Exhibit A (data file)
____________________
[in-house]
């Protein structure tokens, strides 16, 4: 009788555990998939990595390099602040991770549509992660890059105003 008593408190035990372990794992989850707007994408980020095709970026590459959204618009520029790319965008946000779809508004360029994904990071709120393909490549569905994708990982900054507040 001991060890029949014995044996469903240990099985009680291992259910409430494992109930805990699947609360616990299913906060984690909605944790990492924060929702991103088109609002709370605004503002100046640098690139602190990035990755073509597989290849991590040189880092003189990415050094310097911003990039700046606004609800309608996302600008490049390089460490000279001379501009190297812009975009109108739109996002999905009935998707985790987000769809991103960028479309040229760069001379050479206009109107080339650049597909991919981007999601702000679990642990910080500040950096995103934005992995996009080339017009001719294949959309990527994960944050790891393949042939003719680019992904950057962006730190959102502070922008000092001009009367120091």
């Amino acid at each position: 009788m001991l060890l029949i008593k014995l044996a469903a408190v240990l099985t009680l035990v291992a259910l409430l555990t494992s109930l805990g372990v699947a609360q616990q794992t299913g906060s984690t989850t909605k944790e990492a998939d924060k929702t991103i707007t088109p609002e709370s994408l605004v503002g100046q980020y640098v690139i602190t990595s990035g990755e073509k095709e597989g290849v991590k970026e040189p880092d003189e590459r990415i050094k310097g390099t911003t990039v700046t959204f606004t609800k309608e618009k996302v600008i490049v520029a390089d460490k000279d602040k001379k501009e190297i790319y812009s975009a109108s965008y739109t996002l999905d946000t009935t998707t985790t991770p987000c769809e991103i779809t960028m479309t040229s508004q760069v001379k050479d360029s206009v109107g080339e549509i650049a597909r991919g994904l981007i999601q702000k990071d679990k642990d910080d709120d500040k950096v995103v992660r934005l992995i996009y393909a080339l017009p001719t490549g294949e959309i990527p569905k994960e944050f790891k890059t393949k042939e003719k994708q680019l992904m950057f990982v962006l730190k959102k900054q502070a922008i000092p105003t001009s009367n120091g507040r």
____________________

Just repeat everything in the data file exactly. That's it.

[in-house]
């Protein structure tokens, strides 16, 4: 009788555990998939990595390099602040991770549509992660890059105003 008593408190035990372990794992989850707007994408980020095709970026590459959204618009520029790319965008946000779809508004360029994904990071709120393909490549569905994708990982900054507040 001991060890029949014995044996469903240990099985009680291992259910409430494992109930805990699947609360616990299913906060984690909605944790990492924060929702991103088109609002709370605004503002100046640098690139602190990035990755073509597989290849991590040189880092003189990415050094310097911003990039700046606004609800309608996302600008490049390089460490000279001379501009190297812009975009109108739109996002999905009935998707985790987000769809991103960028479309040229760069001379050479206009109107080339650049597909991919981007999601702000679990642990910080500040950096995103934005992995996009080339017009001719294949959309990527994960944050790891393949042939003719680019992904950057962006730190959102502070922008000092001009009367120091």
């Amino acid at each position: 009788m001991l060890l029949i008593k014995l044996a469903a408190v240990l099985t009680l035990v291992a259910l409430l555990t494992s109930l805990g372990v699947a609360q616990q794992t299913g906060s984690t989850t909605k944790e990492a998939d924060k929702t991103i707007t088109p609002e709370s994408l605004v503002g100046q980020y640098v690139i602190t990595s990035g990755e073509k095709e597989g290849v991590k970026e040189p880092d003189e590459r990415i050094k310097g390099t911003t990039v700046t959204f606004t609800k309608e618009k996302v600008i490049v520029a390089d460490k000279d602040k001379k501009e190297i790319y812009s975009a109108s965008y739109t996002l999905d946000t009935t998707t985790t991770p987000c769809e991103i779809t960028m479309t040229s508004q760069v001379k050479d360029s206009v109107g080339e549509i650049a597909r991919g994904l981007i999601q702000k990071d679990k642990d910080d709120d500040k950096v995103v992660r934005l992995i996009y393909a080339l017009p001719t490549g294949e959309i990527p569905k994960e944050f790891k890059t393949k042939e003719k994708q680019l992904m950057f990982v962006l730190k959102k900054q502070a922008i000092p105003t001009s009367n120091g507040r």